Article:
To build jQuery, you need to have the latest Node.js/npm and git 1.7 or later. Earlier versions might work, but are not supported. For Windows, you have to download and install git and Node.js. OS X users should install Homebrew. Once Homebrew is installed, run brew install git to install git, and brew install node to install Node.js. Linux/BSD users should use their appropriate package managers to install git and Node.js, or build from source if you swing that way. Easy-peasy. Special builds can be created that exclude subsets of jQuery functionality. This allows for smaller custom builds when the builder is certain that those parts of jQuery are not being used. For example, an app that only used JSONP for $.ajax() and did not need to calculate offsets or positions of elements could exclude the offset and ajax/xhr modules. Any module may be excluded except for core, and selector. To exclude a module, pass its path relative to the src folder (without the .js extension). Some example modules that can be excluded are: Note: Excluding Sizzle will also exclude all jQuery selector extensions (such as effects/animatedSelector and css/hiddenVisibleSelectors). The build process shows a message for each dependent module it excludes or includes. As an option, you can set the module name for jQuery's AMD definition. By default, it is set to "jquery", which plays nicely with plugins and third-party libraries, but there may be cases where you'd like to change this. Simply set the "amd" option: For questions or requests regarding custom builds, please start a thread on the Developing jQuery Core section of the forum. Due to the combinatorics and custom nature of these builds, they are not regularly tested in jQuery's unit test process. The non-Sizzle selector engine currently does not pass unit tests because it is missing too much essential functionality.

Information about recent OPM cybersecurity incident

Dear Friends,

Recently, the Office of Personnel Management (OPM) issued a May 1, 2015 Memorandum, stating that we are discontinuing the practice of issuing memoranda regarding whether conferences qualify as a training activity. We did so to make clear that agencies are responsible for their employees’ training and development as provided by the statute and regulations, 5 U.S.C. chapter 41 and 5 CFR Part 410. (…) We further “encourage[d] agencies to continue to consider professional training organizations and affinity groups as a source of training.” Please note that, OPM, as well as other Federal agencies, support affinity groups by providing our expert training on a host of topics related to career development, as well as other topics.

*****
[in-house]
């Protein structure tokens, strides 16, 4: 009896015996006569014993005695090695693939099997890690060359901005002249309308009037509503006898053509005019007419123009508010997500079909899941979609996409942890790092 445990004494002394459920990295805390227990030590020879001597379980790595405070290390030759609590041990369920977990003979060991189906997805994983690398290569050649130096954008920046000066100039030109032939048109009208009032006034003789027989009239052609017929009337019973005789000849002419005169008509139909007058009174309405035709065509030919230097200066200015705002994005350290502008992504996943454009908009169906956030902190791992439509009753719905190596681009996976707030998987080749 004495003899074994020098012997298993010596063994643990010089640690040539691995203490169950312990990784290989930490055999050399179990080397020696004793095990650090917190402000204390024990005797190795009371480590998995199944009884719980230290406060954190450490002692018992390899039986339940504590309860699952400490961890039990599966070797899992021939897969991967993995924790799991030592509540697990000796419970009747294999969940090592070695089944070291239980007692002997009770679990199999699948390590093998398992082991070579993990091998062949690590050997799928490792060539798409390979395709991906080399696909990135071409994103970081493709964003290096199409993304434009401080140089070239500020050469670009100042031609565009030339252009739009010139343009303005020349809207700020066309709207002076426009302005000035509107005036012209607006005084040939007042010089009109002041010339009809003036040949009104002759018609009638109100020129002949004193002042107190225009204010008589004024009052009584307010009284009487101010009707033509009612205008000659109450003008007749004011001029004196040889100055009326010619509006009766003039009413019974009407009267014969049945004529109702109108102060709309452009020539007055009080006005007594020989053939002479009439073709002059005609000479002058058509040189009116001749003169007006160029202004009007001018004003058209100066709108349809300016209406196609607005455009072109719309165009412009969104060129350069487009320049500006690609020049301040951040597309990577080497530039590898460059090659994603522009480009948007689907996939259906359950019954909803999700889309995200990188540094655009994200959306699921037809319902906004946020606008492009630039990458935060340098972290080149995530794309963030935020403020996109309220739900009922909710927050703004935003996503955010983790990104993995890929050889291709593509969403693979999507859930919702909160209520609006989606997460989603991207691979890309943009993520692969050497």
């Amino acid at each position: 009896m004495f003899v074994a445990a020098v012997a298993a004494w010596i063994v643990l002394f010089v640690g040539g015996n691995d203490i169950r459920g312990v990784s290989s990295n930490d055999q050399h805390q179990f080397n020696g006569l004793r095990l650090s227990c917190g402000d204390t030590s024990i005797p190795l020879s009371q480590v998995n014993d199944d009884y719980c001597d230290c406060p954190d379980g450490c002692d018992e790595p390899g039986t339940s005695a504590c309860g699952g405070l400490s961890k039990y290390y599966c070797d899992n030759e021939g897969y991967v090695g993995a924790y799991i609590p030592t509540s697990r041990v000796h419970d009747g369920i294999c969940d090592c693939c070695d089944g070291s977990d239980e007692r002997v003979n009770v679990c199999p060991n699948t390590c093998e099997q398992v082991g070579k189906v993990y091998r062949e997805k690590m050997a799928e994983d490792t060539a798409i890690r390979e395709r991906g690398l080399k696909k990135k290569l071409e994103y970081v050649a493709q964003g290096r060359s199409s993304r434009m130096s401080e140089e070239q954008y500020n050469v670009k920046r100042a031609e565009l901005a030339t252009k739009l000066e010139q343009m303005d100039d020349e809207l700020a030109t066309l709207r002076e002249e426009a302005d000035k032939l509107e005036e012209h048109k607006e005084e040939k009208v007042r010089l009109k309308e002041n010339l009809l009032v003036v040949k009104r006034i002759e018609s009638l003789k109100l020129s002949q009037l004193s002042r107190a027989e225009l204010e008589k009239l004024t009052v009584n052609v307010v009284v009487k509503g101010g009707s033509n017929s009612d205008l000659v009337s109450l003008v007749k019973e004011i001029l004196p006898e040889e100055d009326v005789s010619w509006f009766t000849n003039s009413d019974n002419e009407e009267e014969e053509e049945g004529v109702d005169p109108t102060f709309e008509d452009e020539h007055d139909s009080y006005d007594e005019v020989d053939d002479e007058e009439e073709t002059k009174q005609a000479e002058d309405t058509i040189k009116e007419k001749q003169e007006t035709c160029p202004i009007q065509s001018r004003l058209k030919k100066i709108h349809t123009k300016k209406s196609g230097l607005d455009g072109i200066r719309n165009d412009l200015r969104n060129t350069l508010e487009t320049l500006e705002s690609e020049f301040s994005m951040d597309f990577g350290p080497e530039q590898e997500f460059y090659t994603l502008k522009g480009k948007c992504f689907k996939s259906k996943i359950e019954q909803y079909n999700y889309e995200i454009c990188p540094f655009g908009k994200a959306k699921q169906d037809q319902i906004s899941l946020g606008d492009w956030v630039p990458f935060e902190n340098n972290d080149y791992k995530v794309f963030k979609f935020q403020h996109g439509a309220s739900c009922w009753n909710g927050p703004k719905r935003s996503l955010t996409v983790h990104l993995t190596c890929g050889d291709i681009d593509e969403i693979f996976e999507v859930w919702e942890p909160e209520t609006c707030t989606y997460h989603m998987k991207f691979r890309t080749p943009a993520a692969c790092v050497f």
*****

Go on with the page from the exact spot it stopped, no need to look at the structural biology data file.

As a reminder, the 2011 Government-Wide Diversity and Inclusion Strategic Plan, as well as the upcoming 2015 Government-Wide Diversity and Inclusion Strategic Plan call upon departments and agencies to support participation in employee affinity groups and utilize them to help foster a diverse, high-performing workforce. (See 2011 Plan at Priority 2.2(2); 2015 Plan at Priority 3.2.) Some our affinity groups’ training programs are listed below and attached for your reference:
June 15-18, 2015

Society of American Indian Government Employees (SAIGE)
Treasure Island Hotel & Casino
Welch, MN
July 13-16, 2015

Federally Employed Women (FEW) National Training Program
Hilton New Orleans Riverside
New Orleans, LA

August 24-27, 2015

Blacks in Government (BIG) National Training Program
Hilton Orlando
Orlando, FL
September 21-24, 2015

IMAGE National Training Program
Houston Marriott Medical Center
Houston, TX

Thank you for your continued support of our affinity groups.

Veronica E. Villalobos
Director, Office of Diversity and Inclusion
US Office of Personnel Management